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An architect’s gripping account of living and working in war-torn Syria, and the role architecture plays in whether a community crumbles or comes together Drawing on the author’s personal experience of living and working as an architect in Syria, this timely and fascinating account offers an eyewitness perspective on the country’s bitter conflict through the lens of architecture, showing how the built environment and its destruction hold up a mirror to the communities that inhabit it. From Syria’s tolerant past, with churches and mosques built alongside one another in Old Homs and members of different religions living harmoniously together, the book chronicles the recent breakdown of social cohesion in Syria’s cities. With the lack of shared public spaces intensifying divisions within the community, and corrupt officials interfering in town planning for their own gain, these actions are symptomatic of wider abuses of power. With firsthand accounts of mortar attacks and stories of refugees struggling to find a home, The Battle for Home is a compelling explanation of the personal impact of the conflict and offers hope for how architecture can play a role in rebuilding a sense of identity within a damaged society.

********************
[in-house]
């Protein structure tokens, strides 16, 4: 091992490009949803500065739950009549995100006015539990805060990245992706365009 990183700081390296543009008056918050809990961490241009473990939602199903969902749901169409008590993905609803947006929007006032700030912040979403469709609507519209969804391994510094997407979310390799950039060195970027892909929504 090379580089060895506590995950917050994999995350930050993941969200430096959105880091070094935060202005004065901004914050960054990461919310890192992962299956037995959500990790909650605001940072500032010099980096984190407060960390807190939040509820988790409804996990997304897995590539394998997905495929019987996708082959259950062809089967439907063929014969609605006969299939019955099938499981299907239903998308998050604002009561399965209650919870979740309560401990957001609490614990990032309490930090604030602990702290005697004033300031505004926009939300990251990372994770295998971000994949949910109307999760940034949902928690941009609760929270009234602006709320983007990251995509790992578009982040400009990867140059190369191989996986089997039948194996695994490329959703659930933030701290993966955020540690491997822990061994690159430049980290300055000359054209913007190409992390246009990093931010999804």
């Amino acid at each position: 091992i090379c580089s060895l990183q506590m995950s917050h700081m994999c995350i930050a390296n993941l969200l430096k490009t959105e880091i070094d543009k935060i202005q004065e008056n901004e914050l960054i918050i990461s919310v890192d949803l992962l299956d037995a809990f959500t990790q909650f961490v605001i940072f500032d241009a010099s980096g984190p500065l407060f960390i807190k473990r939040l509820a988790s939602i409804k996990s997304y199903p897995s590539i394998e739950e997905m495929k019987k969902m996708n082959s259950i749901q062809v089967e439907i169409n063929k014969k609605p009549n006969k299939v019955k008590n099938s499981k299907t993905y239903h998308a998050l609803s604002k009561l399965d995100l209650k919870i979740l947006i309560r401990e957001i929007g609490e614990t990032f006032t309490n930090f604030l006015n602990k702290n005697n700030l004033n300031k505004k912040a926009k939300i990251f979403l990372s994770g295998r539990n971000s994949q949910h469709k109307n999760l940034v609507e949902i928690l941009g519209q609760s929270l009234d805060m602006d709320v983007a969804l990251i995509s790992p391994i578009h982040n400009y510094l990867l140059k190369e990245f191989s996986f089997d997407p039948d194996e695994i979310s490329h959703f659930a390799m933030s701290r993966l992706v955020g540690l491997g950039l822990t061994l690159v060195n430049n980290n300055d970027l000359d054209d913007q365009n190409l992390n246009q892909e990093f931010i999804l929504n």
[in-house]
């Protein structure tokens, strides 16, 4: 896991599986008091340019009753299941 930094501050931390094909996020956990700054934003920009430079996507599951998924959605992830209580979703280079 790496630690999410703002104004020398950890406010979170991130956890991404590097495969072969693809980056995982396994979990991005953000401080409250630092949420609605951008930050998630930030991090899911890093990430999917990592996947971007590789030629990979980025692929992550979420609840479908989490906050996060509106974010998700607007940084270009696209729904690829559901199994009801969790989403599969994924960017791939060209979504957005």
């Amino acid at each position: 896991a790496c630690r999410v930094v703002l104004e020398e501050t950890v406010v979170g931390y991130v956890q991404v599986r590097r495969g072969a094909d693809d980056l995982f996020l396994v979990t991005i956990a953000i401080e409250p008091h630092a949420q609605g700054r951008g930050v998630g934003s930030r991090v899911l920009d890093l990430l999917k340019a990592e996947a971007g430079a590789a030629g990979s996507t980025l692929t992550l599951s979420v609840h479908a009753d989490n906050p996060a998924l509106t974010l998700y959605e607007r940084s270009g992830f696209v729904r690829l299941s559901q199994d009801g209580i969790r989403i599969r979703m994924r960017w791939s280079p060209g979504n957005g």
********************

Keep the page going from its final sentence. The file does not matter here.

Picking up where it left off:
This is the second book in a series of two, covering the events at sea during the German invasion of Norway in 1940, the first modern campaign in which sea, air and ground forces interacted decisively. Part one covers the events at sea off southern and western Norway where Norwegian and British forces attempted to halt the German advance out of the invasion ports as well as the stream of supplies and reinforcements across the Skagerrak. The second part focuses on the British landings in Central Norway where the Royal Navy for the first time had its mastery challenged by air superiority from land-based aircraft. Part three covers the events in and around Narvik where Norwegian, British, French and Polish naval, air and land forces were engaged in the first combined amphibious landings of WW II. Part four sums up the events during the evacuation in June, in which the first carrier task force operations of the war, including the loss of the carrier Glorious, figure prominently. As in the first volume, the narration shifts continuously between the strategic and operational issues, and the experiences of the officers and ratings living through the events. Extensive research and use of primary sources reveals the many sides of this war, some of which remain controversial to this day.